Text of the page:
The motives which really induced Cabot to abandon a sitvation of high honour and emolument in Spain, as well as the exact period of his return to England, we have no means of determining. It is plain, from what will presently appear, that he had experienced no mortifying slight of his services, or attempt to withdraw the ample provision for his support. We are permitted, therefore, to believe that he was drawn to England by an attachment, strengthening with the decline

of life, to his native soil and the scene of his early associations and attachments. The ties were not slight or likely to decay. Born in Bristol and returning from Venice whilst yet a boy, he had grown up in England to manhood, and it was not until sixteen years after the date of the first memorable patent that he entered the service of Spain, from which again he withdrew in 1516.

A reasonable presumption must, however, be distinguished from rash and absurd assertion. Mr Barrow supposes (Chronological History of Voyages, p. 36), that Cabot returned on the invitation of Robert Thorne of Bristol. Unfortunately for this hypothesis it appears* that Thorne died in 1532, sixteen years before the period at which Cabot quitted Spain.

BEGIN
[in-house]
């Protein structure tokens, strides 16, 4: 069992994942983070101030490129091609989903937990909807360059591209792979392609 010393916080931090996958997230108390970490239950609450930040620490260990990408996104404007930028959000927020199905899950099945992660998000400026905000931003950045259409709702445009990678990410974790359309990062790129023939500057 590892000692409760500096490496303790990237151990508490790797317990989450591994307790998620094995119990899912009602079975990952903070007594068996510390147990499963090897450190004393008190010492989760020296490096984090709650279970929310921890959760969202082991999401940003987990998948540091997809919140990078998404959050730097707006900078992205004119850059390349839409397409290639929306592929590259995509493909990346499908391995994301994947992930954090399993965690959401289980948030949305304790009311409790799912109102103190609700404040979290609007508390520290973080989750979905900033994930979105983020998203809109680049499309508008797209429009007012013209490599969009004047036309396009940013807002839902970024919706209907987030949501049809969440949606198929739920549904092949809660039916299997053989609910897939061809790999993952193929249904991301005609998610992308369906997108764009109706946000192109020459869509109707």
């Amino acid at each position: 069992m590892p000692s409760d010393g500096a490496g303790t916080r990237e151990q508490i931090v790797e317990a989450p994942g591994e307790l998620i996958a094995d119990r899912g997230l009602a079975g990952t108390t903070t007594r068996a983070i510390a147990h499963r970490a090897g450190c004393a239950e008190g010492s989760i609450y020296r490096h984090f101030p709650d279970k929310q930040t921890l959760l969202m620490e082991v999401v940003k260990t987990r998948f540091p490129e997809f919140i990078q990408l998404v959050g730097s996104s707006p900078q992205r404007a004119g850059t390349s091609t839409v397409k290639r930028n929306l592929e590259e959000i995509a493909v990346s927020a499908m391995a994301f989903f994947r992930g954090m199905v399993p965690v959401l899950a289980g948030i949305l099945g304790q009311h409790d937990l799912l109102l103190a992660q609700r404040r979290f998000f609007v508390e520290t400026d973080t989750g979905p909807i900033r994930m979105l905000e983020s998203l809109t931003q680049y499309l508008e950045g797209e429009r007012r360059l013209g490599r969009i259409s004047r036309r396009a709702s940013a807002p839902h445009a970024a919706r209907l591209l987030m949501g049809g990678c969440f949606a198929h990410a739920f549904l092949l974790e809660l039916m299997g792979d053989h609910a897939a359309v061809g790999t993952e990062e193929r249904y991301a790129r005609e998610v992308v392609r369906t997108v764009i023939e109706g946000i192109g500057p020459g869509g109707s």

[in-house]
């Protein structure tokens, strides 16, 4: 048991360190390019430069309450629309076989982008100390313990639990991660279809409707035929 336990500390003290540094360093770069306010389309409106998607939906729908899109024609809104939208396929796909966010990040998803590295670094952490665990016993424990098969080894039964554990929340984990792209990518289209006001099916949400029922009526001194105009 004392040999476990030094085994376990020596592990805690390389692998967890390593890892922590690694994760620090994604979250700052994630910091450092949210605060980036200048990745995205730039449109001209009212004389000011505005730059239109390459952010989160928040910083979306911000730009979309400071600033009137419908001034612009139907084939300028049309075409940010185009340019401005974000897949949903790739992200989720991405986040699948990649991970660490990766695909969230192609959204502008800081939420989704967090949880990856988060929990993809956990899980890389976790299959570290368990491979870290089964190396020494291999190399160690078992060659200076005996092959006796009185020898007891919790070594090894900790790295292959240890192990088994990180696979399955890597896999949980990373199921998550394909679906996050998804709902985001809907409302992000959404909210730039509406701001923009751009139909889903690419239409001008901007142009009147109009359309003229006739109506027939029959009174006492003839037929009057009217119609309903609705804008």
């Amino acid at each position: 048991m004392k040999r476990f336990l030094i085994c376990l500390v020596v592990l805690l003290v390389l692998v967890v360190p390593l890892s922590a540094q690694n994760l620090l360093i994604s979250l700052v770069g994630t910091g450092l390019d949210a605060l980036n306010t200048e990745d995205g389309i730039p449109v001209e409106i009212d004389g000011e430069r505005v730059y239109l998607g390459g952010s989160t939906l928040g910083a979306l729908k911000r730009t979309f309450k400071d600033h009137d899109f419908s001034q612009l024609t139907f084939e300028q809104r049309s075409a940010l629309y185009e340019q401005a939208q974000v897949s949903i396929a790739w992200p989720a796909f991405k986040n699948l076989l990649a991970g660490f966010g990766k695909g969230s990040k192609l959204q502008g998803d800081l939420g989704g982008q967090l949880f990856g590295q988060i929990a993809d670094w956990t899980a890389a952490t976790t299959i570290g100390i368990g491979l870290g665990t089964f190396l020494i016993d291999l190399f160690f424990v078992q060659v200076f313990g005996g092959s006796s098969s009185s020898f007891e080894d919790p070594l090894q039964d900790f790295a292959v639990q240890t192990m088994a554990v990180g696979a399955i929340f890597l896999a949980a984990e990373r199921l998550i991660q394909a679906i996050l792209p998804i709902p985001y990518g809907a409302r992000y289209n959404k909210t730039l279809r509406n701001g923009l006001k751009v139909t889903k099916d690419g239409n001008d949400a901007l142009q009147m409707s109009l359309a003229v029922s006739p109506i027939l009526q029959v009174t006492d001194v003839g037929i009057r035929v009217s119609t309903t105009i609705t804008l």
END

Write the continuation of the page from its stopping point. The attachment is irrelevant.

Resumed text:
The same writer remarks (p. 36), “ His return to England was in the year 1548, when Henry VIII. was on the throne.” Surely Mr Barrow cannot seriously think that, at this late day, his bare word will be taken against all the historians and chroniclers who declared that Henry VIII, died in January 15477.

At his return Cabot settled in Bristol, † without the least anticipation, in all probability, of the new and brilliant career on which he was shortly to enter, fifty-three years after the date of his first commission from Henry VII.

Whatever may have been the motives of the Emperor for consenting to the departure of the Pilot-Major, he would seem to have become very soon alarmed at the inconvenience that might result from his new position. The youth who then filled the throne of England had already given such evidence of capacity as to excite the attention of Europe; and anticipations were universally expressed of the memorable part he was destined to perform. Naval affairs had seized his attention as a sort of passion. Even when a child 6 he knew all

Fuller's Worthies, Somersetshire ; and Stow's Survey of London. | This blunder is gravely copied into Dr Lardner's Cyclopædia, History of Maritime and Inland Discovery, vol. ii. p. 138, together with Mr Barrow's assertion, that the pension of £166. 138. 4d. was equal to five hundred Marks !

Strype's Historical Memorials, vol. ii. p. 190.